Jon Wellinghoff, CEO of consulting firm GridPolicy and FERC chairman from 2009 to 2013, argued in a statement to the commission that a so-called mesh network model proposed in a study by economists at The Brattle Group “is clearly superior” to the generator lead line approach. A mesh network, one of several potential planned approaches, would essentially see all offshore wind farms linked up with each other.
Grid operators need to create an offshore grid planning task force, Wellinghoff said in an interview. Absent any planned policy, “you’re not going to have enough interconnection points to make [the 30-GW] goal.”
FERC announced the creation of a joint task force with state regulators June 17 to address obstacles to building transmission. PJM in a statement said it is working with states to study regional offshore wind build-outs, and ISO New England said it is also collaborating with its states on future transmission needs.
New Jersey charts a path
New Jersey, which has an offshore wind capacity target of 7.5 GW by 2035, is now leading the way in forming a “transmission-first approach” for an open-access network. It is the first state in PJM’s territory to take advantage of the state agreement approach, which allows the grid operator to solicit transmission proposals on behalf of a state and opens the door to collaboration between states.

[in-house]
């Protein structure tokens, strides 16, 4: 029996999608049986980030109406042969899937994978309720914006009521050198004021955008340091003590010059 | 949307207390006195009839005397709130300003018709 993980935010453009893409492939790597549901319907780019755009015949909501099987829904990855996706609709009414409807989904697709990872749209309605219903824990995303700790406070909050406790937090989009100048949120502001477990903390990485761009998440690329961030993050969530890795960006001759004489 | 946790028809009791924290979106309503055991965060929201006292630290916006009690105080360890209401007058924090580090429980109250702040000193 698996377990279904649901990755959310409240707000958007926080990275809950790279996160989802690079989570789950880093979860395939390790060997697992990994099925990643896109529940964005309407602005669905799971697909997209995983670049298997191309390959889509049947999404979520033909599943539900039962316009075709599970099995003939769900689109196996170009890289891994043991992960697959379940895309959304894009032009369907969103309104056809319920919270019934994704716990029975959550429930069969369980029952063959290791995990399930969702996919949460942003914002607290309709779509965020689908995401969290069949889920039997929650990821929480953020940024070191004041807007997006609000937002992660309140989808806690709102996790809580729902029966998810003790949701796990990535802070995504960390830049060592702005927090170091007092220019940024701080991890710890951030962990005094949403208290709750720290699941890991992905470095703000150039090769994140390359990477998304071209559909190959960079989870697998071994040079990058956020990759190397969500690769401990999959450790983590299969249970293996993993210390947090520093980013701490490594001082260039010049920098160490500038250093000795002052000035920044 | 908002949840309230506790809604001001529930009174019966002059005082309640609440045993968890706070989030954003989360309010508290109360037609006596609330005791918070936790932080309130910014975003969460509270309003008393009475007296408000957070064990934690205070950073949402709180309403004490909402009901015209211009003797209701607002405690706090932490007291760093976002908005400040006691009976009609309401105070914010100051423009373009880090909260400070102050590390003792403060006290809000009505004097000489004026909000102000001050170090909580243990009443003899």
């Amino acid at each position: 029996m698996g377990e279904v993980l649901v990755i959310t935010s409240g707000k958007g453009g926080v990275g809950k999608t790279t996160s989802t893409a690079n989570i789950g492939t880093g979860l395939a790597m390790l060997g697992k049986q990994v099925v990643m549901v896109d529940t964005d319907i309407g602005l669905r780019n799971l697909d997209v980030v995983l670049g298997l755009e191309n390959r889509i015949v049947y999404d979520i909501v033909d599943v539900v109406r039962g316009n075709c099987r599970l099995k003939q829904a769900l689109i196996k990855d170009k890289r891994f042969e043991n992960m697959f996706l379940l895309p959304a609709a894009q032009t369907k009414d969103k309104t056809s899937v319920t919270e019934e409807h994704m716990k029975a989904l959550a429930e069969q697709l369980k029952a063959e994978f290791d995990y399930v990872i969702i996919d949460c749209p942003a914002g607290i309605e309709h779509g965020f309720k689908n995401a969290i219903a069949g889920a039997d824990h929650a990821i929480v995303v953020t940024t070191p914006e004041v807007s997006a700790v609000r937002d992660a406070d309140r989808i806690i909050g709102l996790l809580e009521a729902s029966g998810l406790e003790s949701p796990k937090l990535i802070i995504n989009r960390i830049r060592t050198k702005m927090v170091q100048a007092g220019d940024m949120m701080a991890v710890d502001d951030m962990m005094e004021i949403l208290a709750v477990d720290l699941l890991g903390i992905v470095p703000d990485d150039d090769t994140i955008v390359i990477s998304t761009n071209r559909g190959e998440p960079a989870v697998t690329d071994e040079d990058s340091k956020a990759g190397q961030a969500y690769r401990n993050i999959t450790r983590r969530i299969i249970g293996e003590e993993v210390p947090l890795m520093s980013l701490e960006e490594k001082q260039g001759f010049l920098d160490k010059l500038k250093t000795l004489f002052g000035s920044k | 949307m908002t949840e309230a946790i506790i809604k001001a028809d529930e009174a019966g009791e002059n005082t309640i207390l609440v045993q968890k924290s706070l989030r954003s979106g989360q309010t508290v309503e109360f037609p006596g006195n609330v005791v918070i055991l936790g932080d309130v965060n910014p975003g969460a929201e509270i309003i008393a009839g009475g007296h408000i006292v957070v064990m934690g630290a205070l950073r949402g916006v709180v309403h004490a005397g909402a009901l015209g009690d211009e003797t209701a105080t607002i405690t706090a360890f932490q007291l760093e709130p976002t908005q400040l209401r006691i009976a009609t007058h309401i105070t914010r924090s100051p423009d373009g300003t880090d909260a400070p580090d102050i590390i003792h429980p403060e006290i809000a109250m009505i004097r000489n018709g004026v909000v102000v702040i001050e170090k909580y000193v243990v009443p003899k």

In April, PJM opened a competitive solicitation for proposals to upgrade onshore transmission facilities and build new offshore transmission infrastructure. It is up to New Jersey regulators to accept or reject them. Proposals are due Aug. 13.
“Our approach is really one where we have as few transmission lines as possible coming in onshore,” Joseph Fiordaliso, president of the New Jersey Board of Public Utilities, said in an interview. “We don’t want 15 different transmission lines coming through.”
New Jersey is looking to work with New York, but the New Jersey board wrote in a filing to FERC that such collaborations are hampered by questions around cost allocation — i.e., how to prevent free-riders from connecting to the grid without paying their fair share.
“New Jersey cannot be expected to carry this burden alone,” the board said in the filing.
One study prepared for New Jersey regulators said a model in which an ocean grid developer builds the system and recovers its costs from project developers is “not viable because developers cannot obtain firm commitments from states or [offshore wind] developers, making financing virtually impossible.”